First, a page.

A month later, a roadside bomb took Mark’s life. A man who believed in his
flag, died for it.

When his commander learned of Mark’s death, he slumped back in his chair
and reread a message he’d received that morning. He had looked forward to telling
Mark that his wife had given birth that morning to a seven pound, eight ounce baby


Shelly sat in the front row between her parents and Mark’s. In her arm’s was
the newborn. She’d named her Marsha in memory of her father. In front of them was
Mark’s flag-draped coffin – the flag he cherished.

Throughout the service, Shelly was comforted by the two fathers she sat between.
They held her tight between them. Their strong arms assured her everything would be

The service ended. Shelly remembered none of it. Her pain blocked everything
from memory. The two fathers helped her stand and supported her to the waiting car.
At the cemetery, they led her to a waiting chair. She sat in shock. Family gathered
around the grave. Marsha began to cry. Shelly’s mother walked up, “I’ll hold her,
Shelly. She’ll be OK.”

“No! I want her with me!”

“Shelly, it’s OK. I’ll hold her for a bit.” Shelly submitted and allowed her mother
to take Mark’s baby from her.

Friends and family gathered behind Shelly. Members of the military carried
Mark’s casket to the hole in the ground and placed it on the straps that would lower Mark
into eternity. After assuring the flag was stretched taut and draped evenly, they stepped
away from the casket.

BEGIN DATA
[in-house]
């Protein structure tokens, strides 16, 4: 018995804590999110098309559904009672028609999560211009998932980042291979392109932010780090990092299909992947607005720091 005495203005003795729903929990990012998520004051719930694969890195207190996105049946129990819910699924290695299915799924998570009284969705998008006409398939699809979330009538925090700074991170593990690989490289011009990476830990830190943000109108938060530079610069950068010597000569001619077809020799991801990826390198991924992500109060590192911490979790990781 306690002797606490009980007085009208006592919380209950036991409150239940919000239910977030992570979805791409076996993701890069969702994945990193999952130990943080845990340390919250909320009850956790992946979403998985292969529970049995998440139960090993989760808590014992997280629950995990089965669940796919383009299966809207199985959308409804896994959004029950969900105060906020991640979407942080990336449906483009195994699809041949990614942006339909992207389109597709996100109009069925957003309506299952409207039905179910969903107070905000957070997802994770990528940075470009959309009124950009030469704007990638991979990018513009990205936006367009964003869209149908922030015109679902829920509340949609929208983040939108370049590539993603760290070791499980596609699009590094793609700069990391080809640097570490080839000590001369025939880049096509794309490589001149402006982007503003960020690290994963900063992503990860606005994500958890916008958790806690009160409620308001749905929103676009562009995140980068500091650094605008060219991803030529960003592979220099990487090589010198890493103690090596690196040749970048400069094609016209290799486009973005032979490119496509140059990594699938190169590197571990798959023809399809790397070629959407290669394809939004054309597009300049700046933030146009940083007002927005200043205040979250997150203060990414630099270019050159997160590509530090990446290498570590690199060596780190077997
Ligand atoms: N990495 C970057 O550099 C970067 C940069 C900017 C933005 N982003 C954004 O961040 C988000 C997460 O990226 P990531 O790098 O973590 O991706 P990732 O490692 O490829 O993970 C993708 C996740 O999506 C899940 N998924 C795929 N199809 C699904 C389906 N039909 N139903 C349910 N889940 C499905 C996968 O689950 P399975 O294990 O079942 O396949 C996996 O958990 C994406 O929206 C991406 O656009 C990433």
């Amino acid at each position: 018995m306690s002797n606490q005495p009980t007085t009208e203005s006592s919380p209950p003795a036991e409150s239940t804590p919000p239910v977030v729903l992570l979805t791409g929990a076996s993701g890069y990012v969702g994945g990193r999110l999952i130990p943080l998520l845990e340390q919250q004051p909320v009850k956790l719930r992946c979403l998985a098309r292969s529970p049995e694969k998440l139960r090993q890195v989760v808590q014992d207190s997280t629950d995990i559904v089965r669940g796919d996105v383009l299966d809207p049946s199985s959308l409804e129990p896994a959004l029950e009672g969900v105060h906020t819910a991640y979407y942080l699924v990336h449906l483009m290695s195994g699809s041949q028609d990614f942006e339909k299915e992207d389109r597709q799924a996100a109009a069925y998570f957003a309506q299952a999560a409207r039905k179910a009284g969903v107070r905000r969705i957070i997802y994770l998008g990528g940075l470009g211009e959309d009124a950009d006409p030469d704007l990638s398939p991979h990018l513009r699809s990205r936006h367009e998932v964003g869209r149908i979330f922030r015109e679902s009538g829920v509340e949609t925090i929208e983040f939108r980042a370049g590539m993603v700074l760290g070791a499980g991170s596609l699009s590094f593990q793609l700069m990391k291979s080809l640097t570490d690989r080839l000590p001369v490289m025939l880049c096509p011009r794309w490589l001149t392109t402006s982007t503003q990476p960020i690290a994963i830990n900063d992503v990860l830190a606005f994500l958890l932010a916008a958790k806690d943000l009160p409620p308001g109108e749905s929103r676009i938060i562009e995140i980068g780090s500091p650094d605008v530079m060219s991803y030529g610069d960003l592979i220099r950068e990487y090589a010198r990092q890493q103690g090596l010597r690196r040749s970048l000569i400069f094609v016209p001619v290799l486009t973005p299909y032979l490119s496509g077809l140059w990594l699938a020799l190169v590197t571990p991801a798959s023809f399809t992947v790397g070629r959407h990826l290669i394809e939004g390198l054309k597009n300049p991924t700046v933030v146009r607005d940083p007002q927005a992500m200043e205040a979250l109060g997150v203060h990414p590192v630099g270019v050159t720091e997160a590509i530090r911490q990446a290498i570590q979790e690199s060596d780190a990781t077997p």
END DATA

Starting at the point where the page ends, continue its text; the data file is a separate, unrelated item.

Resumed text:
The minister spoke words of Marks courage, devotion to his country, and his
flag. When the minister finished, he stepped back, and the officer in charge, also known
as the NCOIC (Non-Commissioned Officer in Charge) stepped smartly forward, called
his men to arms, and initiated a one-gun salute.

The minister stepped forward again and gave the benediction, as those gathered
comforted each other. From somewhere behind them, a bugler began to play “Taps”.
It’s eloquent and haunting notes floated over and around those gathered – Mark’s
goodbye. In the back of the crowd, a young woman in a wheelchair cried softly.

The burial detail approached the casket and saluted. Two of the detail faced each other, held the flag horizontally between them at waist height, and made thirteen folds.
When they were done, they’d created a triangle of blue filled with stars. The stars were
most important. They reminded those in attendance of our country’s national motto, “In
God We Trust”.

The flag was then placed in the white-gloved hands of the NCOIC. Under normal
circumstances, he would have placed the flag into the hands of the minister, but this time
he stood still, and waited. Movement from the rear made people turn. The woman in the
wheelchair was pushed forward by a soldier from Mark’s company. When they
reached the NCOIC, they saluted. The NCIOC then placed the folded flag in the
woman’s hands, who also wore white gloves. The soldier turned her wheelchair in Shelly’s direction.

Shelly wiped her tears as they approached. The soldier wheeled the woman to
Shelly and stopped. “Shelly, you don’t know me, and I don’t know you. My name is
Joanne. Shelly, if not for Mark, I would have lost my leg or even my live. He was a brave
and patriotic man.” Shelly tried not to cry, but it was impossible.

“Shelly, I begged my commander to be here today and to be the one to present
this flag to you. Mark risked his life for me and then gave his life saving others.” She
began to cry. “The thing is, I wish I didn’t have to be here today. I wish Mark was alive.”

Shelly managed a weak “Thank you” as she accepted the folded flag.

Michael T. Smith